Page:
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|Male and Female at Baluran National Park, East Java, Indonesia|
(de Blainville, 1822)
|Present distribution within the native range, including possible ancient introductions|
The Javan rusa or Sunda sambar (Rusa timorensis) is a deer native to the islands of Indonesia and East Timor. Introduced populations exist in a wide variety of locations in the Southern Hemisphere.
Seven subspecies of the Javan rusa are recognised:
- R. t. timorensis (Timor rusa deer) – Timor.
- R. t. djonga – Muna and Butung Islands.
- R. t. floresiensis (Flores rusa deer) – Flores and other islands.
- R. t. macassaricus (Celebes rusa deer) – Celebes.
- R. t. moluccensis (Moluccan rusa deer) – Molucca Islands.
- R. t. renschi – Bali.
- R. t. russa (Javan rusa deer) – Java.
Rusa deer are distinguished by their large ears, the light tufts of hair above the eyebrows, and antlers that appear large relative to the body size. The antlers are lyre-shaped and three-tined. Males are bigger than females; head-to-body length varies from 142 to 185 cm (4.66 to 6.07 ft), with a 20 cm (7.9 in) tail. Males weigh 152–160 kg, female about 74 kg. The pelage is grayish-brown and often appears coarse. Unlike most other deer species, newborn fawns do not bear spots.
Distribution and habitat
The Javan rusa natively occurs on the islands of Java, Bali, and Timor in Indonesia. It has been introduced to Irian Jaya, Borneo (Kalimantan), the Lesser Sunda Islands, Maluku, Sulawesi, Pohnpei, Mauritius, Fiji, Tonga, Samoa, Vanuatu, the Solomon Islands, the Christmas Islands, the Cocos Islands, Nauru, Australia, New Caledonia, New Zealand, Papua New Guinea, New Britain, and New Ireland.
Its habitat preferences are similar to that of the chital of India: open dry and mixed deciduous forests, parklands, and savannas. Rusa deer have established populations in remote islands, probably brought there by Indonesian fishermen. They adapt well, living as comfortably in the dry Australian bush as they do in their tropical homelands. This trait is shown well in the more frequent encounters on the fringes of Wollongong and Sydney, and in particular in the Royal National Park, indicating steadily growing numbers and strong herds.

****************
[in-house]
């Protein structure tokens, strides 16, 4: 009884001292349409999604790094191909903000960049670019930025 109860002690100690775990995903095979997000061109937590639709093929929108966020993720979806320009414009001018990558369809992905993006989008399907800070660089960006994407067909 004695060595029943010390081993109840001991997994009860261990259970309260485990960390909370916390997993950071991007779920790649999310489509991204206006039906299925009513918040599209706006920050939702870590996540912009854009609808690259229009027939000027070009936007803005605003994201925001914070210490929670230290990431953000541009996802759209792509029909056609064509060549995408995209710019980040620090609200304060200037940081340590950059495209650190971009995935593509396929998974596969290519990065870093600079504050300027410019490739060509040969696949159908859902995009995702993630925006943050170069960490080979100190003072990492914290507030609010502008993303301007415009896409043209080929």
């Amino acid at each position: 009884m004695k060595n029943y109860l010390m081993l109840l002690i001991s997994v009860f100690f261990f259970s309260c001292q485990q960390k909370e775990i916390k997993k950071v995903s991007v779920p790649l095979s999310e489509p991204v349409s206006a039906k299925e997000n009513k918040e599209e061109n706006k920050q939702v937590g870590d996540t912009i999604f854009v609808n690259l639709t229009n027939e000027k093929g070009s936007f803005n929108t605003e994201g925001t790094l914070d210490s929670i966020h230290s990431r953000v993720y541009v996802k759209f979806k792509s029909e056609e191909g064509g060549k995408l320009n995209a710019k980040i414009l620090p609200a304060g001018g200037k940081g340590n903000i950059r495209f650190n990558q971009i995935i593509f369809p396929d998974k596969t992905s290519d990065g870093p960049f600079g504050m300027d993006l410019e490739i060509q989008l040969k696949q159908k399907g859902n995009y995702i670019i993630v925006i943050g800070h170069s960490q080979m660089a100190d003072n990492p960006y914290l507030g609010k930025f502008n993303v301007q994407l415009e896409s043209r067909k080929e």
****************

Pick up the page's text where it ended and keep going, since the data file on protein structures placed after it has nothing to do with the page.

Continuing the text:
Rusa deer are active mostly in the early morning and late afternoon. They are rarely seen in the open and are very difficult to approach due to their keen senses and cautious instincts.
The species is very sociable, and individuals are rarely found alone. When alarmed, a rusa stag lets out an extremely loud honk. This is an alarm call and alerts any other deer in the vicinity.
The Javan rusa mates around July and August, when stags contest by calling in a loud, shrill bark and duelling with the antlers. The doe gives birth to one or two calves after a gestation period of 8 months, at the start of spring. Calves are weaned at 6–8 months, and sexual maturity is attained at 3–5 years, depending on habitat conditions. Javan rusas live 15–20 years both in the wild and in captivity.
- Grubb, P. (2005). "Rusa timorensis". In Wilson, D.E.; Reeder, D.M (eds.). Mammal Species of the World: A Taxonomic and Geographic Reference (3rd ed.). Johns Hopkins University Press. p. 670. ISBN 978-0-8018-8221-0. OCLC 62265494.
- Hedges, S.; Duckworth, J.W.; Timmins, R.J.; Semiadi, G. & Priyono, A. (2008). "Rusa timorensis". IUCN Red List of Threatened Species. Version 2008. International Union for Conservation of Nature. Retrieved 9 April 2009. Database entry includes a brief justification of why this species is of vulnerable.
- Reyes, E. "Rusa timorensis". University of Michigan Museum of Zoology. Animal Diversity Web.
- "Rusa, Sunda sambar". Ultimate Ungulate.
- Long, JL (2003). Introduced Mammals of the World: Their History, Distribution and Influence. Cabi Publishing. ISBN 9780851997483.